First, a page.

Hands on: Running Vista on a MacBook Pro

Apple's top-end laptop runs Vista better than a high-end Sony Vaio

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Since installing Vista, I have found that my MacBook Pro runs hot. No doubt Microsoft hasn't worked on power management issues that might affect Apple hardware, which leaves me to wonder whether I'm slowly cooking the motherboard of my laptop. It's not hot enough to fry an egg on the aluminum case, but my laptop is noticeably warmer than when I use Mac OS X. I've also noticed that battery life is substantially reduced. Once again, energy management for Apple hardware is not likely at the top of Microsoft's list. Once Apple writes updated drivers to work with Vista, I'd expect these issues to be addressed.

Given the fact that Vista isn't even due out for a few more months, I might have to wait a while.

I should note that my MacBook Pro's sleep function works as it should. Close the lid, Vista goes to sleep -- and the small LCD light even "breathes" as it should, alternately glowing brighter and then dimming. Open the lid, and Vista's ready to go again almost instantaneously. That's a far cry from the troublesome sleep/hibernation implementation that never seems to work right in XP. And if you're booting from scratch, you'll notice that it takes Vista about twice as long to fire up as Mac OS X. From Mac start-up chime to Windows desktop -- doesn't that sound strange? -- takes 1:01 on my MacBook Pro. OS X is ready to go in less than half that time.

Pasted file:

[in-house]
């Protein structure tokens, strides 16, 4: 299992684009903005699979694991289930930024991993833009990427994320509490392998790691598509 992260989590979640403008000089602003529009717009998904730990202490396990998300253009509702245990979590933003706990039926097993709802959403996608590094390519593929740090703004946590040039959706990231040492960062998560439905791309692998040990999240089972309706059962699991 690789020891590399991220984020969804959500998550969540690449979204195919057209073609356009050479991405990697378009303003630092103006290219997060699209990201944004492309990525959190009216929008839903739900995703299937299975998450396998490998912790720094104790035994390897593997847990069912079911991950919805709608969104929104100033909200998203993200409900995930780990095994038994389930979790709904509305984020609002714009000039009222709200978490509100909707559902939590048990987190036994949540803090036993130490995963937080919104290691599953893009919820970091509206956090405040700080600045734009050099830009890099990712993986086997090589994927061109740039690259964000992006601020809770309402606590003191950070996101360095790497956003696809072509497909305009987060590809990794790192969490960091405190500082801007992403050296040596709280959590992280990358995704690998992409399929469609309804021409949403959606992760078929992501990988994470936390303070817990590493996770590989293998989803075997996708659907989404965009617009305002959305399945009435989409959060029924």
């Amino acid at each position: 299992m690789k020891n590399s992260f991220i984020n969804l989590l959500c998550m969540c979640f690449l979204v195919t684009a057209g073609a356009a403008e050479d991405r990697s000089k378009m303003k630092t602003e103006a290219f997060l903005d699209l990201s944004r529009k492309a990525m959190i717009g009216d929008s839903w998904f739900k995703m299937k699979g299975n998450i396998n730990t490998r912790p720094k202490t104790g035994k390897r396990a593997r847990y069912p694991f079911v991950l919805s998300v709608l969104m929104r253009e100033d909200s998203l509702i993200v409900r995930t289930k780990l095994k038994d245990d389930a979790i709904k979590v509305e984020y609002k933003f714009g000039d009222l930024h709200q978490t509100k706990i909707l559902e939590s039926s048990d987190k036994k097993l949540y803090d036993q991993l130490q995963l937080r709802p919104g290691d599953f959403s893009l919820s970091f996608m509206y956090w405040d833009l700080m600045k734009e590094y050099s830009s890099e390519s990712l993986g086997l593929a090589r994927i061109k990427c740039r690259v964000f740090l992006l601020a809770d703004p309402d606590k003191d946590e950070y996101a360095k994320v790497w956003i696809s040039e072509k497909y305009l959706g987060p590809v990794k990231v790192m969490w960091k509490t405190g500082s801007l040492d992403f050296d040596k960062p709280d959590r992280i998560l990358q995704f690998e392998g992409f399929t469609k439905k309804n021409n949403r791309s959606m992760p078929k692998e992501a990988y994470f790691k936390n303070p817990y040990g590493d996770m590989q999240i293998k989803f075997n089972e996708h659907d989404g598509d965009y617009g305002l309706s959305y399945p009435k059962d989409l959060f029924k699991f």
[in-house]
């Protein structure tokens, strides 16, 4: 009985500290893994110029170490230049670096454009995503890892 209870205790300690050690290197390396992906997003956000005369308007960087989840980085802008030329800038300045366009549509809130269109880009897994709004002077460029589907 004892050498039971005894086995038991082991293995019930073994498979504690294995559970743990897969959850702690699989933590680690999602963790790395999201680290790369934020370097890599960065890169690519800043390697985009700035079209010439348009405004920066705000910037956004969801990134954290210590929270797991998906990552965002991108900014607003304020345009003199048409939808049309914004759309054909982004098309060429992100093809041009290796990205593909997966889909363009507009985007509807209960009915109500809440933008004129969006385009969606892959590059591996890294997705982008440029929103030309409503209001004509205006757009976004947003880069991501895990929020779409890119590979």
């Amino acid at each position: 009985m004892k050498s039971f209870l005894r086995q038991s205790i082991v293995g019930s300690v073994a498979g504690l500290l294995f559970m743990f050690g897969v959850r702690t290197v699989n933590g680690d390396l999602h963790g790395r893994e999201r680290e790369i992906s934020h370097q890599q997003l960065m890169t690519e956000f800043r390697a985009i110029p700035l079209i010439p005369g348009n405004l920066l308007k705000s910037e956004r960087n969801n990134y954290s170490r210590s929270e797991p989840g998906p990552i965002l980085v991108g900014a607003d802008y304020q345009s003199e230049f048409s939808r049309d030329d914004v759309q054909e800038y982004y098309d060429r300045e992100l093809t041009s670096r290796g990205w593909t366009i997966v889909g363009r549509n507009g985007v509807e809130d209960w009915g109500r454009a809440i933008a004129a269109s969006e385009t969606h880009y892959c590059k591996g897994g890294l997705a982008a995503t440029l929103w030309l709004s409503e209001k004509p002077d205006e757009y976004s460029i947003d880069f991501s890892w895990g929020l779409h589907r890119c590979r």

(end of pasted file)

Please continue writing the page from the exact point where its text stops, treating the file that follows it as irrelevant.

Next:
There's been a lot of talk in the past about whether Vista in some way copies features already found in Mac OS X. I can say for sure that using Vista feels awfully familiar, as if XP had been taken to the Apple garage and buffed to a high gloss. There's the sidebar, which uses "gadgets" and functions differently than Apple's dock, which uses "widgets." There's Flip 3D, which appears to be Microsoft's take on Expose (and which I like). There's a "ribbon" screen saver that looks a lot like Apple's "flurry." And then there's the Aqua, I mean Aero interface, with its translucent windows and sparkly glasslike buttons. Apple fans will absolutely note similarities. I'll have more to add about the software side of things in my next look at Vista.

Still, I can say at least this much about Vista: I've had fun using it so far. Yes, Vista is still a work in progress and there are some annoyances that go hand-in-hand with running Windows -- the User Account Control window, for instance, pops up a lot. Why do I have to give an admin OK anytime I want to change the time and date? And what's with the plethora of control panels? By my count, there are 49! But so far there have been no show-stoppers. To paraphrase the praise usually reserved for Apple's Mac OS X, it just works. And on Apple hardware, it just works exceptionally well.

While there will no doubt be untold numbers of comparisons in the months ahead between Vista and Apple's upcoming Mac OS X 10.5, what I'm doing right now -- speeding along with Microsoft's next operating system on an Apple laptop -- would have been unheard of a year ago. Now, it could very well be a glimpse of the future.

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Copyright © 2006 IDG Communications, Inc.

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